Showing posts from 2012

Evaluating content storage software

Big decision to be made today. Again I need to improve my workflow!

I'm a sucker for doing things the digital way. I used to keep large file cabinets storing my material and personal "archive," but I've realized quite throughly that this kind of system is for people keeping a permanent position (and permanent office) only. My neatly organized computer history archive from a few years back is of no use to me now. It's stored in boxes some 2000 kilometers away from my present place of being, and I can't access it. The same goes for other projects I've finished, but never really managed to put behind.

In my current project the stack of both digital and physical sources are starting to overflow. I need a way to get both sources and research notes on my material stored in a neat and retrievable way. "Content storage software"is the key. Previously I have experience with EndNote, Evernote and DevonThink. As of today, I store all my files in Dropbox (…

How to cite e-books?

Since I'm living in a different country that I work, I've ended up using lots and lots of time in airports and planes. As an effect of this I'm trying to get as much of my research material as possible in digital format. This also goes for books. The Kindle app is my new friend. It keeps my suitcase within cabin luggage limits.

Today I've encountered for the first time the problem of how to cite E-books in an academic text. E-books are still a fairly new technology, and they are treated by both publishers and many readers as "second grade" editions. I guess this will change with time, but for now we have to deal with inconveniences as the lack of proper page numbering, lack of stable "edition markers" and so on. And not to forget - tons of hyphenation errors, bad quality images and other oddities. This goes even for big publishers like Oxford University Press.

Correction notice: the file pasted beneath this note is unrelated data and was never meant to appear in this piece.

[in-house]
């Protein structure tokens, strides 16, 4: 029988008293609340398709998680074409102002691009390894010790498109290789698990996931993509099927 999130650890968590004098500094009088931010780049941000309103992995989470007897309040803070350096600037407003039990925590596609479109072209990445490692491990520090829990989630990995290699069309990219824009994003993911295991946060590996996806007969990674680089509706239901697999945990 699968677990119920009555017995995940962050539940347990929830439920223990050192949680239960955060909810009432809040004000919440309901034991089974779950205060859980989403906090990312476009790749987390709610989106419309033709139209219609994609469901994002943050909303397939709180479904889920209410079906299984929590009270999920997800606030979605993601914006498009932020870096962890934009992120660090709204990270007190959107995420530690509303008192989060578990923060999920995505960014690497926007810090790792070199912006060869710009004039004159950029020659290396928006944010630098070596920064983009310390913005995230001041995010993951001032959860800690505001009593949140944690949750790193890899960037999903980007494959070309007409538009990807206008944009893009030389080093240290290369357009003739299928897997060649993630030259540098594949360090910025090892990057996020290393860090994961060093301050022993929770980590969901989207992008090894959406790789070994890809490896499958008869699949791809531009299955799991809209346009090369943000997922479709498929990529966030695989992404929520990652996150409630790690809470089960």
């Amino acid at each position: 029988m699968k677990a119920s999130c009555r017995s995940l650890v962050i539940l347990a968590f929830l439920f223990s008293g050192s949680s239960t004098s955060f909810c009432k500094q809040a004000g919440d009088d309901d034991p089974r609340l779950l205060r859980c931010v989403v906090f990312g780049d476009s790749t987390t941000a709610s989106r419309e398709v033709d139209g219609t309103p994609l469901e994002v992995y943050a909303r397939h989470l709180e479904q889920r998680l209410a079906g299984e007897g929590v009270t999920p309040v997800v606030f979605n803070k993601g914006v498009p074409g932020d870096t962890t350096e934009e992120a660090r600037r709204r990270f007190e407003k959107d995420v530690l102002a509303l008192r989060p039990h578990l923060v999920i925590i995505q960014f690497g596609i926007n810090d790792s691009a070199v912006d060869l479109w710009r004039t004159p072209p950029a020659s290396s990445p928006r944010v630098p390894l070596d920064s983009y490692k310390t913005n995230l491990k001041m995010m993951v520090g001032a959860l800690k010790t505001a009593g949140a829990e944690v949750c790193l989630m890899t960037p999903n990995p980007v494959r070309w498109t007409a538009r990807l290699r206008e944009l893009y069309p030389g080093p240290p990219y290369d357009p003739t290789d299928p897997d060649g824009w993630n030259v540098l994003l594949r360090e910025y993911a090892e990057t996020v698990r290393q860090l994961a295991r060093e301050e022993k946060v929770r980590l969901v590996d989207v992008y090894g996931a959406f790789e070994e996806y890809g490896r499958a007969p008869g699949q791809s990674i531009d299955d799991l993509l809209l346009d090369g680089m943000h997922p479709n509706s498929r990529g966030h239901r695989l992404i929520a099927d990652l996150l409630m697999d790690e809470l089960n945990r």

Anyways, the point is - how to cite? I found a fairly good introduction to the problem on …

Riff structure in Emperors Nightside Eclipse

Yesterday I had a bit of private fun on the plane while flying back to Norway. I was listening to Emperors old classic In The Nightside Eclipse from 1993while preparing for a lecture on 20th century music. I was for a moment concerning using some of the songs on the album as examples of how to analyze contemporary music, and I did a quick formal analysis of a couple of the tracks.

Inno A Satana, an old favorite, is using the following schema
Intro Short drum intro tema 1, 1, 1, 1 A (”Verse”) tema 2, 2, 3 tema 2, 2, 3 B tema 4, 4, 4* tema 4**, 4**, 4**     A (”Verse”) tema 2, 2, 3 tema 2, 2, 3 C tema 5, (bridge), 5, 5 tema 5, 5, 5 End 
* = Alterated or expanded

Cosmic Keys To My Creation and Times

Intro  (Tonal centre: A)
tema 1, 1 (without band)
tema 1, 1 (with band)
tema 1, 1

A (”Verse”)
tema 2, 2, 2*, 2*   - tonal centre: E
tema 3, 3, 3, 3 (vocals)   - tonal centre: A
tema 2, 2, 2, 2   - tonal centre: E
tema 3, 3, 3, 3 (vocals) - tonal centre: A

B (Tonal centre H)
tema 4, 4, 4, 5
tema 4, 4, 4…

Spotify-list: Griffiths Modern Music and After (part 1)

I'm using Paul Griffiths comprehensive but still concise overview of the history of modern western art music after 1945, Modern Music and After, in one of my courses. This spotify-list is a collection of some of the central works he is discussing. It doesn't include every piece, but it should at least contain one example from every composer mentioned (if available on Spotify).

Spotify link to Griffiths Modern Music and After (part 1)

Spotify link to Griffiths Modern Music and After (part 2)